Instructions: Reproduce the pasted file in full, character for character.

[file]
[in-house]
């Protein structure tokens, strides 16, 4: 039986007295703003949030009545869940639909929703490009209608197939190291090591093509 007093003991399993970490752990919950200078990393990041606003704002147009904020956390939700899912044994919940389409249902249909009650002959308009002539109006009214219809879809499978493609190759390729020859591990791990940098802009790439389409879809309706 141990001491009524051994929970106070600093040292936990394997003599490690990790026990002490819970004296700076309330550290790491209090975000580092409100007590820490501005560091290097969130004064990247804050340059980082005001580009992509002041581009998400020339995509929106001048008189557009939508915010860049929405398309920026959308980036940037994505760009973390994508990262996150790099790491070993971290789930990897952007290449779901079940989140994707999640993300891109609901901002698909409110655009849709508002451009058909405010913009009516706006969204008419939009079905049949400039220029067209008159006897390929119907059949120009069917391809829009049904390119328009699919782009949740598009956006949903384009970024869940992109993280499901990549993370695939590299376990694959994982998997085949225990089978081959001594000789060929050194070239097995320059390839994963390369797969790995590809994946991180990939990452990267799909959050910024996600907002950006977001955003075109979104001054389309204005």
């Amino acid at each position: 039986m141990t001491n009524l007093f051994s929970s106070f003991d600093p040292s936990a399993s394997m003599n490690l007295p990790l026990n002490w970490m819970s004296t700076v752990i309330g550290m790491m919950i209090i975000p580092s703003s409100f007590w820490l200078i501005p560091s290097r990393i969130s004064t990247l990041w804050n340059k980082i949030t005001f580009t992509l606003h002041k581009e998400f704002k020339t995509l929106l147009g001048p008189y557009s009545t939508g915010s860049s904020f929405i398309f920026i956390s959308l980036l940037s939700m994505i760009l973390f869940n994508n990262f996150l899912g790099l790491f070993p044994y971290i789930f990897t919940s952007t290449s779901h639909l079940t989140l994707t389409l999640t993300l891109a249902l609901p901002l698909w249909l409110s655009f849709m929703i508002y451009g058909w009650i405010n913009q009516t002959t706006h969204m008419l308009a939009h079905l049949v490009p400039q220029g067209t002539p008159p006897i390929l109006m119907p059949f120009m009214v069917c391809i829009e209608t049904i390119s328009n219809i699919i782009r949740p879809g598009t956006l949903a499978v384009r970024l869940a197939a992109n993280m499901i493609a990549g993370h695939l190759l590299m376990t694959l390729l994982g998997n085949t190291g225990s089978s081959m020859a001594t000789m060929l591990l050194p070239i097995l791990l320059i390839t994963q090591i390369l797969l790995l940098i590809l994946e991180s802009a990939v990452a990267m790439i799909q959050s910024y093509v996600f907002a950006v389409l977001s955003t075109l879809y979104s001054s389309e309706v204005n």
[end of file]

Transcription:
[in-house]
């Protein structure tokens, strides 16, 4: 039986007295703003949030009545869940639909929703490009209608197939190291090591093509 007093003991399993970490752990919950200078990393990041606003704002147009904020956390939700899912044994919940389409249902249909009650002959308009002539109006009214219809879809499978493609190759390729020859591990791990940098802009790439389409879809309706 141990001491009524051994929970106070600093040292936990394997003599490690990790026990002490819970004296700076309330550290790491209090975000580092409100007590820490501005560091290097969130004064990247804050340059980082005001580009992509002041581009998400020339995509929106001048008189557009939508915010860049929405398309920026959308980036940037994505760009973390994508990262996150790099790491070993971290789930990897952007290449779901079940989140994707999640993300891109609901901002698909409110655009849709508002451009058909405010913009009516706006969204008419939009079905049949400039220029067209008159006897390929119907059949120009069917391809829009049904390119328009699919782009949740598009956006949903384009970024869940992109993280499901990549993370695939590299376990694959994982998997085949225990089978081959001594000789060929050194070239097995320059390839994963390369797969790995590809994946991180990939990452990267799909959050910024996600907002950006977001955003075109979104001054389309204005």
């Amino acid at each position: 039986m141990t001491n009524l007093f051994s929970s106070f003991d600093p040292s936990a399993s394997m003599n490690l007295p990790l026990n002490w970490m819970s004296t700076v752990i309330g550290m790491m919950i209090i975000p580092s703003s409100f007590w820490l200078i501005p560091s290097r990393i969130s004064t990247l990041w804050n340059k980082i949030t005001f580009t992509l606003h002041k581009e998400f704002k020339t995509l929106l147009g001048p008189y557009s009545t939508g915010s860049s904020f929405i398309f920026i956390s959308l980036l940037s939700m994505i760009l973390f869940n994508n990262f996150l899912g790099l790491f070993p044994y971290i789930f990897t919940s952007t290449s779901h639909l079940t989140l994707t389409l999640t993300l891109a249902l609901p901002l698909w249909l409110s655009f849709m929703i508002y451009g058909w009650i405010n913009q009516t002959t706006h969204m008419l308009a939009h079905l049949v490009p400039q220029g067209t002539p008159p006897i390929l109006m119907p059949f120009m009214v069917c391809i829009e209608t049904i390119s328009n219809i699919i782009r949740p879809g598009t956006l949903a499978v384009r970024l869940a197939a992109n993280m499901i493609a990549g993370h695939l190759l590299m376990t694959l390729l994982g998997n085949t190291g225990s089978s081959m020859a001594t000789m060929l591990l050194p070239i097995l791990l320059i390839t994963q090591i390369l797969l790995l940098i590809l994946e991180s802009a990939v990452a990267m790439i799909q959050s910024y093509v996600f907002a950006v389409l977001s955003t075109l879809y979104s001054s389309e309706v204005n």